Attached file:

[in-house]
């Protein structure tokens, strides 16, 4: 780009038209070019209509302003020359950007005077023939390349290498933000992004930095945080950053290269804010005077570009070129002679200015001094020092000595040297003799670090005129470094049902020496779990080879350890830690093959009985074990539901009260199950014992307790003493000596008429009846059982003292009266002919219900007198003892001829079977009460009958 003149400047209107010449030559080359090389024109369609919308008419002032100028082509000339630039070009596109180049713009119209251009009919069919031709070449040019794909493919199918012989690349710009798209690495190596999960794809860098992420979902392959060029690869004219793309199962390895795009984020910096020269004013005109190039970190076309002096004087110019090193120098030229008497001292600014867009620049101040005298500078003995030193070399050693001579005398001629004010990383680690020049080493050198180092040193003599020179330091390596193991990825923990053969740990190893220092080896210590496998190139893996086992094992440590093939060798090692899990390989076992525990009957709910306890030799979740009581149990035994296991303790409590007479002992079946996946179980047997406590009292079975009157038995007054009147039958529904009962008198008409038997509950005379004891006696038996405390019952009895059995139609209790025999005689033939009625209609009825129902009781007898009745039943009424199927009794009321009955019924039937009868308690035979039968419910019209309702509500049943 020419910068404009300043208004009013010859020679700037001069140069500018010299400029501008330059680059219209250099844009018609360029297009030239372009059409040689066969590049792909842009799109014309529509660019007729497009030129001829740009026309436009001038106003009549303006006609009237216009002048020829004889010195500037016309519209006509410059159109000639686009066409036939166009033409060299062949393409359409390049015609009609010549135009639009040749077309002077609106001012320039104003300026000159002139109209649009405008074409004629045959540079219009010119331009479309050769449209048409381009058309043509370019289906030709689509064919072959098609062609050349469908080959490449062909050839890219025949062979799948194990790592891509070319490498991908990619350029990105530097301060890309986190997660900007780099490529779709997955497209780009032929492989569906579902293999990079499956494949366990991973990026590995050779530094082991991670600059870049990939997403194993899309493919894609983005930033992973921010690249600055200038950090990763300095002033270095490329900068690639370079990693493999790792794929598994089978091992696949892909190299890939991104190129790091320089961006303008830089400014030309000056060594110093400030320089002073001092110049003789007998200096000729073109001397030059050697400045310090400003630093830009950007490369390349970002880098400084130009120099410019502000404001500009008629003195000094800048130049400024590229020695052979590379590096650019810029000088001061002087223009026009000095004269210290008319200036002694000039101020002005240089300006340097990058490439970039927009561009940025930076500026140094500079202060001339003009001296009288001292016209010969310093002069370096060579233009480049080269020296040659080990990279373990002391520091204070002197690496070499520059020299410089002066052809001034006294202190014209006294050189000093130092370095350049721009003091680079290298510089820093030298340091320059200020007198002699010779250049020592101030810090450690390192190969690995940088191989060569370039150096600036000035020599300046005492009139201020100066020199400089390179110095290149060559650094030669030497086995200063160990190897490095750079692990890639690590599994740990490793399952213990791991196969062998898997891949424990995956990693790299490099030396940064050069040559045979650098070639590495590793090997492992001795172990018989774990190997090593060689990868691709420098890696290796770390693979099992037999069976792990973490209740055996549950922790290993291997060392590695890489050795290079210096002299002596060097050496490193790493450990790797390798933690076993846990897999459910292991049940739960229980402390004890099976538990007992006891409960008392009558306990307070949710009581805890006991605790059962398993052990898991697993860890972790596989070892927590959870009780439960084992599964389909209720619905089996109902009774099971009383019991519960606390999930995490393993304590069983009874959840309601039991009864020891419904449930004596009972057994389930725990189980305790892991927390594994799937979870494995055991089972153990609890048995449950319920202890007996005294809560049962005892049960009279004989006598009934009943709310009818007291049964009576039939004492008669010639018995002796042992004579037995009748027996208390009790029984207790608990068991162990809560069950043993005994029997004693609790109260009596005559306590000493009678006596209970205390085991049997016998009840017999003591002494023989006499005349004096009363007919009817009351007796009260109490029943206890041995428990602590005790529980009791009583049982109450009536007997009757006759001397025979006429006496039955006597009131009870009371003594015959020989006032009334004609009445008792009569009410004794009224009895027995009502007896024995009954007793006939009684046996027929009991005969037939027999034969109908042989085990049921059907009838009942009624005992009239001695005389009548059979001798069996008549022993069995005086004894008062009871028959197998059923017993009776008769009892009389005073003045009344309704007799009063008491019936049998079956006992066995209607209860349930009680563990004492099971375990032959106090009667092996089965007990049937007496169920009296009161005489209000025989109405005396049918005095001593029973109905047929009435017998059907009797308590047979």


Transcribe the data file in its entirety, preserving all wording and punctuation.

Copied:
[in-house]
């Protein structure tokens, strides 16, 4: 780009038209070019209509302003020359950007005077023939390349290498933000992004930095945080950053290269804010005077570009070129002679200015001094020092000595040297003799670090005129470094049902020496779990080879350890830690093959009985074990539901009260199950014992307790003493000596008429009846059982003292009266002919219900007198003892001829079977009460009958 003149400047209107010449030559080359090389024109369609919308008419002032100028082509000339630039070009596109180049713009119209251009009919069919031709070449040019794909493919199918012989690349710009798209690495190596999960794809860098992420979902392959060029690869004219793309199962390895795009984020910096020269004013005109190039970190076309002096004087110019090193120098030229008497001292600014867009620049101040005298500078003995030193070399050693001579005398001629004010990383680690020049080493050198180092040193003599020179330091390596193991990825923990053969740990190893220092080896210590496998190139893996086992094992440590093939060798090692899990390989076992525990009957709910306890030799979740009581149990035994296991303790409590007479002992079946996946179980047997406590009292079975009157038995007054009147039958529904009962008198008409038997509950005379004891006696038996405390019952009895059995139609209790025999005689033939009625209609009825129902009781007898009745039943009424199927009794009321009955019924039937009868308690035979039968419910019209309702509500049943 020419910068404009300043208004009013010859020679700037001069140069500018010299400029501008330059680059219209250099844009018609360029297009030239372009059409040689066969590049792909842009799109014309529509660019007729497009030129001829740009026309436009001038106003009549303006006609009237216009002048020829004889010195500037016309519209006509410059159109000639686009066409036939166009033409060299062949393409359409390049015609009609010549135009639009040749077309002077609106001012320039104003300026000159002139109209649009405008074409004629045959540079219009010119331009479309050769449209048409381009058309043509370019289906030709689509064919072959098609062609050349469908080959490449062909050839890219025949062979799948194990790592891509070319490498991908990619350029990105530097301060890309986190997660900007780099490529779709997955497209780009032929492989569906579902293999990079499956494949366990991973990026590995050779530094082991991670600059870049990939997403194993899309493919894609983005930033992973921010690249600055200038950090990763300095002033270095490329900068690639370079990693493999790792794929598994089978091992696949892909190299890939991104190129790091320089961006303008830089400014030309000056060594110093400030320089002073001092110049003789007998200096000729073109001397030059050697400045310090400003630093830009950007490369390349970002880098400084130009120099410019502000404001500009008629003195000094800048130049400024590229020695052979590379590096650019810029000088001061002087223009026009000095004269210290008319200036002694000039101020002005240089300006340097990058490439970039927009561009940025930076500026140094500079202060001339003009001296009288001292016209010969310093002069370096060579233009480049080269020296040659080990990279373990002391520091204070002197690496070499520059020299410089002066052809001034006294202190014209006294050189000093130092370095350049721009003091680079290298510089820093030298340091320059200020007198002699010779250049020592101030810090450690390192190969690995940088191989060569370039150096600036000035020599300046005492009139201020100066020199400089390179110095290149060559650094030669030497086995200063160990190897490095750079692990890639690590599994740990490793399952213990791991196969062998898997891949424990995956990693790299490099030396940064050069040559045979650098070639590495590793090997492992001795172990018989774990190997090593060689990868691709420098890696290796770390693979099992037999069976792990973490209740055996549950922790290993291997060392590695890489050795290079210096002299002596060097050496490193790493450990790797390798933690076993846990897999459910292991049940739960229980402390004890099976538990007992006891409960008392009558306990307070949710009581805890006991605790059962398993052990898991697993860890972790596989070892927590959870009780439960084992599964389909209720619905089996109902009774099971009383019991519960606390999930995490393993304590069983009874959840309601039991009864020891419904449930004596009972057994389930725990189980305790892991927390594994799937979870494995055991089972153990609890048995449950319920202890007996005294809560049962005892049960009279004989006598009934009943709310009818007291049964009576039939004492008669010639018995002796042992004579037995009748027996208390009790029984207790608990068991162990809560069950043993005994029997004693609790109260009596005559306590000493009678006596209970205390085991049997016998009840017999003591002494023989006499005349004096009363007919009817009351007796009260109490029943206890041995428990602590005790529980009791009583049982109450009536007997009757006759001397025979006429006496039955006597009131009870009371003594015959020989006032009334004609009445008792009569009410004794009224009895027995009502007896024995009954007793006939009684046996027929009991005969037939027999034969109908042989085990049921059907009838009942009624005992009239001695005389009548059979001798069996008549022993069995005086004894008062009871028959197998059923017993009776008769009892009389005073003045009344309704007799009063008491019936049998079956006992066995209607209860349930009680563990004492099971375990032959106090009667092996089965007990049937007496169920009296009161005489209000025989109405005396049918005095001593029973109905047929009435017998059907009797308590047979």